After the show, Quint, still several drinks away from groupies, is talking to fans at the merch table as Megan makes change. Brian, the drummer, comes up and says: “Bad news.  Bartender says there’s no bowling in the neighborhood.”

For the past few nights Megan has been going bowling with Breeze Machine and most of Horsefeathers after the show.  Megan and Laura, the bassist, giggle for a few hours, and the men bring them drinks.  Mac and Nedders, the rhythm section of Horsefeathers, are especially good at fetching drinks, medium good at bowling.  Megan doesn’t know if they have real names.

Whenever Laura goes back to the hotel early, Megan misses the bonding, but picks up extra attention.  No one in the bands will hit on her, for reasons more logistical than sexual, but by the time they’ve gotten offstage, they all get sick of talking to each other, of regarding other men.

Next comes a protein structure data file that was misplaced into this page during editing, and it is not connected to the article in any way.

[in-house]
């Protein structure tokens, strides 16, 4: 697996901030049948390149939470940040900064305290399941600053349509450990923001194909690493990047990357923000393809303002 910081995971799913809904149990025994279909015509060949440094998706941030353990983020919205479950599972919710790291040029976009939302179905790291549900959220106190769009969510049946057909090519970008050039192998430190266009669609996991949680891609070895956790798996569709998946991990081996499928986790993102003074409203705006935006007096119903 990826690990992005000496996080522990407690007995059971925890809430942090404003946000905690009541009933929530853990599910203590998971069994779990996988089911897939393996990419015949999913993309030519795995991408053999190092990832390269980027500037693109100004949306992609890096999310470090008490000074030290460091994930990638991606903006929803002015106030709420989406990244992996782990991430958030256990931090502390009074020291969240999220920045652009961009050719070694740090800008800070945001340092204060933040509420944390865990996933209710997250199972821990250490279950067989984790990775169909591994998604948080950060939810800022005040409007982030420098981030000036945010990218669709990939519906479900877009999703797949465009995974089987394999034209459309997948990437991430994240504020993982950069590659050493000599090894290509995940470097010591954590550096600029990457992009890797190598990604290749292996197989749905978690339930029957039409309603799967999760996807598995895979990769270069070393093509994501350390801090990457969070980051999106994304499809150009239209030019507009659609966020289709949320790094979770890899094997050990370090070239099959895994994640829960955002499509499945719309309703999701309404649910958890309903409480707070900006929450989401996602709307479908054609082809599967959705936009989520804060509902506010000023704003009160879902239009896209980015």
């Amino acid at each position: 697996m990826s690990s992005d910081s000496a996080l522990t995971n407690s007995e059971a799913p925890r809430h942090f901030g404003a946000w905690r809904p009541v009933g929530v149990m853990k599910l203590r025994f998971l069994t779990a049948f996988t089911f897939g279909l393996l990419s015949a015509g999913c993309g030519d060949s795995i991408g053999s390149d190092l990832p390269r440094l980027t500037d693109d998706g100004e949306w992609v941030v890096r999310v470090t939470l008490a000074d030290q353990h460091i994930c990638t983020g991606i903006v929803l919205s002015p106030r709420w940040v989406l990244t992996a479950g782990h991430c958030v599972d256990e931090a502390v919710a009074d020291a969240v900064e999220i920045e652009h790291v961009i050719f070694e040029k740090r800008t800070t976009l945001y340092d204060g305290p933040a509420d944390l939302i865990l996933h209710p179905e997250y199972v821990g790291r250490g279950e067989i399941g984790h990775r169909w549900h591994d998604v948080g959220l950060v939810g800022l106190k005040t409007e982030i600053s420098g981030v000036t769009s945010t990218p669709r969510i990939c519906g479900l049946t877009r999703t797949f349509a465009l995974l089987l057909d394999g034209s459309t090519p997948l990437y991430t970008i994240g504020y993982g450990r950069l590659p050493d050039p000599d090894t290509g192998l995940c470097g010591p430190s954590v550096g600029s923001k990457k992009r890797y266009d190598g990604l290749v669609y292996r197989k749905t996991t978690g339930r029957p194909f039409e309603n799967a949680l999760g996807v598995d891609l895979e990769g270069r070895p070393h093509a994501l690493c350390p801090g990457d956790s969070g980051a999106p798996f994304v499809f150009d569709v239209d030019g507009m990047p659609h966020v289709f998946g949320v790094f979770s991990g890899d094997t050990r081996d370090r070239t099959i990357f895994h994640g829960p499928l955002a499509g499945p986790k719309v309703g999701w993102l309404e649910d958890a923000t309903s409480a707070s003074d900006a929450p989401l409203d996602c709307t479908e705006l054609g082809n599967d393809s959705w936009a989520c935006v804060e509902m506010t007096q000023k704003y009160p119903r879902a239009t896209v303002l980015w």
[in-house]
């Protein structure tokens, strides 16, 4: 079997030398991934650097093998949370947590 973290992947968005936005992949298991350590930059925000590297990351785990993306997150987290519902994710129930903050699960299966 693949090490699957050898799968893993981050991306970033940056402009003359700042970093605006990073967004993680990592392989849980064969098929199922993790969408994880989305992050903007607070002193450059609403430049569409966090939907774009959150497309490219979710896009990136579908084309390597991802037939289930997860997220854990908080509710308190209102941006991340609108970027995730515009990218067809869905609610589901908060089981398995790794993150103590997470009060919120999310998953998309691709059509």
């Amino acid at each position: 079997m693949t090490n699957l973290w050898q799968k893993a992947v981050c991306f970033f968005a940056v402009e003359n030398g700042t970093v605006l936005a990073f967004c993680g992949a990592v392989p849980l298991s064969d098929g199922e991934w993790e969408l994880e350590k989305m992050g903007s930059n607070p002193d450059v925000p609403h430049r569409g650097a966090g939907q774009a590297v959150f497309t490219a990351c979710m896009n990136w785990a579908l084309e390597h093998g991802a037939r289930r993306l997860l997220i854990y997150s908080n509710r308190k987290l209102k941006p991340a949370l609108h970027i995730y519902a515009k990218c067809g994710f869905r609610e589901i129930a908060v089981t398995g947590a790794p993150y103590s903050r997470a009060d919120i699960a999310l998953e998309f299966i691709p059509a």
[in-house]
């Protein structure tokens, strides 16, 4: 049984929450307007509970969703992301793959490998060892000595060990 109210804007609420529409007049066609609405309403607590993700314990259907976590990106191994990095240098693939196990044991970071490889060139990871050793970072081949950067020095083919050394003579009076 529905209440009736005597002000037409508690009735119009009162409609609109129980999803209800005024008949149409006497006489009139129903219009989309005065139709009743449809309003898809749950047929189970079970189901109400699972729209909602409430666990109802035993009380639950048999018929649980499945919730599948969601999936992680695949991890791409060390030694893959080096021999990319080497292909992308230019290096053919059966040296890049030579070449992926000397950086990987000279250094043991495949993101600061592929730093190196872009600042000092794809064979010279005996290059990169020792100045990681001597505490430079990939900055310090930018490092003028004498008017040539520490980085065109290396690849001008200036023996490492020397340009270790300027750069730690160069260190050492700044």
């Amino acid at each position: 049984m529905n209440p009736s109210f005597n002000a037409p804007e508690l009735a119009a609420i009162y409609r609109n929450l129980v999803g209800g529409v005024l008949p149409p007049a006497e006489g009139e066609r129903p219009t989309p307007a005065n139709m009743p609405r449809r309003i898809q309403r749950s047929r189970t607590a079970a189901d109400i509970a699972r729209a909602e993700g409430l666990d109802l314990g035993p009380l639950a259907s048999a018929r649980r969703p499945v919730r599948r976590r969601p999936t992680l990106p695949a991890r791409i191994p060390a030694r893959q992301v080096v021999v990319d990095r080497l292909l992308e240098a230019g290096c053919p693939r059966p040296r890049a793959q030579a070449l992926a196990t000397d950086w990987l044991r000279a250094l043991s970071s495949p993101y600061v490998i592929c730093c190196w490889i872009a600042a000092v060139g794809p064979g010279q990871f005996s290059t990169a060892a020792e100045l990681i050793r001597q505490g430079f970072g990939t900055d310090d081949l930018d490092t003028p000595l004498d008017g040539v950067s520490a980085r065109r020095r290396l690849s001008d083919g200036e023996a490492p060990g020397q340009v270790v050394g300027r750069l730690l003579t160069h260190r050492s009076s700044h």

One night they spent an hour in western Pennsylvania, using what Nedders called “bowler’s intuition,” and with a little help with what Brian called “that guy, on the corner, him, pull over now,” they found an alley.  But tonight’s show at the Grog Shop has run late, and the greater Cleveland area does not inspire in either band an interest in exploration.

“So,” Ben says, “I guess it’s off to the cemetery with me, then.”  Ben is not visiting dead relatives.  Ben is not in Breeze Machine.  Ben looks after Ed Slaugherty, frontman and creative force behind Horsefeathers.  Ed does not go bowling.  Ed goes off.

“Family in Cleveland?” says Brian.

“Ed called me and said he was in this cemetery.  He asked me to come along.”

“When did he — I mean, is he OK?” says Quint.